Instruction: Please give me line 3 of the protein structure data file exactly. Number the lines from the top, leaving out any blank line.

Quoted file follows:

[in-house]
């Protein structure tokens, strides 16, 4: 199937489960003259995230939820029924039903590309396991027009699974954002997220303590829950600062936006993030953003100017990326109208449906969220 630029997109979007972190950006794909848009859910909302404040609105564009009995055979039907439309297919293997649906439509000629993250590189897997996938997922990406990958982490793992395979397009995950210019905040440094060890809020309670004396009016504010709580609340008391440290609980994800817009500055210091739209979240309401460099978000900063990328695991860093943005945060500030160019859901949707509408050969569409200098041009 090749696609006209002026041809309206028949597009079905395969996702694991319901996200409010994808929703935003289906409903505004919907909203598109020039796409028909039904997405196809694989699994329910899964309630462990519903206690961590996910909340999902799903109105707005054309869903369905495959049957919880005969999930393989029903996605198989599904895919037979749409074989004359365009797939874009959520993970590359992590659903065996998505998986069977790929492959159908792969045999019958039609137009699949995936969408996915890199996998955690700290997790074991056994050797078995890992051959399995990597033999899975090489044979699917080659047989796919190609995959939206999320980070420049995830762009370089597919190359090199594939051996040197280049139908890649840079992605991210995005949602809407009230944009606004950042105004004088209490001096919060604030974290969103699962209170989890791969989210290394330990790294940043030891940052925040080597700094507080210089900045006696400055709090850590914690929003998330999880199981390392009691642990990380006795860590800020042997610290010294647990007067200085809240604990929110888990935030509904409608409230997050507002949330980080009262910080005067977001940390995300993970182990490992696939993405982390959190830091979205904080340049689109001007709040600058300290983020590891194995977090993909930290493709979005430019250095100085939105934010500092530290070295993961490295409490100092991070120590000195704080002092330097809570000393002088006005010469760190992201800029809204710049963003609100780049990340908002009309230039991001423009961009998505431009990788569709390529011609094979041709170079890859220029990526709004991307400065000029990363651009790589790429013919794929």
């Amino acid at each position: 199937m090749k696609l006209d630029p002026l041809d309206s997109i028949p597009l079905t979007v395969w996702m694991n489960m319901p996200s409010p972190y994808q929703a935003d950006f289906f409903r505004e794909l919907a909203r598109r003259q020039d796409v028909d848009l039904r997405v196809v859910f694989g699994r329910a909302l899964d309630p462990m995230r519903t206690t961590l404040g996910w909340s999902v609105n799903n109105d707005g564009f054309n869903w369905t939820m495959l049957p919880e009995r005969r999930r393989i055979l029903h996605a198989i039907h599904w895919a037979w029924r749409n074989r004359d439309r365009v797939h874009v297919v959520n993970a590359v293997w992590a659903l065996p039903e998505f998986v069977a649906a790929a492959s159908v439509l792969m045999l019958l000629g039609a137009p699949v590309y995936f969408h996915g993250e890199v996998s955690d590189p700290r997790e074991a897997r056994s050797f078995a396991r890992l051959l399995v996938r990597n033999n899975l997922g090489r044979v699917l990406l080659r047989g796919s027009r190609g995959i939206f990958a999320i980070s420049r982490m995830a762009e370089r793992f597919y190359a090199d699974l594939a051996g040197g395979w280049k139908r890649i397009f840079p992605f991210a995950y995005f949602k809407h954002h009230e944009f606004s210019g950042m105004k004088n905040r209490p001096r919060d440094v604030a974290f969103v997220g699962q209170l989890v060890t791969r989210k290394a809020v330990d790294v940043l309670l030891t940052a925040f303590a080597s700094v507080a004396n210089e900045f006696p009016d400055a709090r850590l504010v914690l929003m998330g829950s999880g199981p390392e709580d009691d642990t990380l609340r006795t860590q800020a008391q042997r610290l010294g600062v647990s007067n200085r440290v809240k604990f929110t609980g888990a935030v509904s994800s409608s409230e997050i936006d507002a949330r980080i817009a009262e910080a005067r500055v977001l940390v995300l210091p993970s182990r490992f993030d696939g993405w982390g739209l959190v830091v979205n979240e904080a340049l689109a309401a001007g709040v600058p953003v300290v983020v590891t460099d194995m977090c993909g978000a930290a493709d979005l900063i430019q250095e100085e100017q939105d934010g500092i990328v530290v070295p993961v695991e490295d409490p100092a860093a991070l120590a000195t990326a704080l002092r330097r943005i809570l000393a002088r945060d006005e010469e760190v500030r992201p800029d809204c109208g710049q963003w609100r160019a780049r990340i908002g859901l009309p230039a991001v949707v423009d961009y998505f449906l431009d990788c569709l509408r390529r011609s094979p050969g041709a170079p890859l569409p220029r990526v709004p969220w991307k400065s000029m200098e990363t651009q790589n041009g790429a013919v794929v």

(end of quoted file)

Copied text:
């Amino acid at each position: 199937m090749k696609l006209d630029p002026l041809d309206s997109i028949p597009l079905t979007v395969w996702m694991n489960m319901p996200s409010p972190y994808q929703a935003d950006f289906f409903r505004e794909l919907a909203r598109r003259q020039d796409v028909d848009l039904r997405v196809v859910f694989g699994r329910a909302l899964d309630p462990m995230r519903t206690t961590l404040g996910w909340s999902v609105n799903n109105d707005g564009f054309n869903w369905t939820m495959l049957p919880e009995r005969r999930r393989i055979l029903h996605a198989i039907h599904w895919a037979w029924r749409n074989r004359d439309r365009v797939h874009v297919v959520n993970a590359v293997w992590a659903l065996p039903e998505f998986v069977a649906a790929a492959s159908v439509l792969m045999l019958l000629g039609a137009p699949v590309y995936f969408h996915g993250e890199v996998s955690d590189p700290r997790e074991a897997r056994s050797f078995a396991r890992l051959l399995v996938r990597n033999n899975l997922g090489r044979v699917l990406l080659r047989g796919s027009r190609g995959i939206f990958a999320i980070s420049r982490m995830a762009e370089r793992f597919y190359a090199d699974l594939a051996g040197g395979w280049k139908r890649i397009f840079p992605f991210a995950y995005f949602k809407h954002h009230e944009f606004s210019g950042m105004k004088n905040r209490p001096r919060d440094v604030a974290f969103v997220g699962q209170l989890v060890t791969r989210k290394a809020v330990d790294v940043l309670l030891t940052a925040f303590a080597s700094v507080a004396n210089e900045f006696p009016d400055a709090r850590l504010v914690l929003m998330g829950s999880g199981p390392e709580d009691d642990t990380l609340r006795t860590q800020a008391q042997r610290l010294g600062v647990s007067n200085r440290v809240k604990f929110t609980g888990a935030v509904s994800s409608s409230e997050i936006d507002a949330r980080i817009a009262e910080a005067r500055v977001l940390v995300l210091p993970s182990r490992f993030d696939g993405w982390g739209l959190v830091v979205n979240e904080a340049l689109a309401a001007g709040v600058p953003v300290v983020v590891t460099d194995m977090c993909g978000a930290a493709d979005l900063i430019q250095e100085e100017q939105d934010g500092i990328v530290v070295p993961v695991e490295d409490p100092a860093a991070l120590a000195t990326a704080l002092r330097r943005i809570l000393a002088r945060d006005e010469e760190v500030r992201p800029d809204c109208g710049q963003w609100r160019a780049r990340i908002g859901l009309p230039a991001v949707v423009d961009y998505f449906l431009d990788c569709l509408r390529r011609s094979p050969g041709a170079p890859l569409p220029r990526v709004p969220w991307k400065s000029m200098e990363t651009q790589n041009g790429a013919v794929v």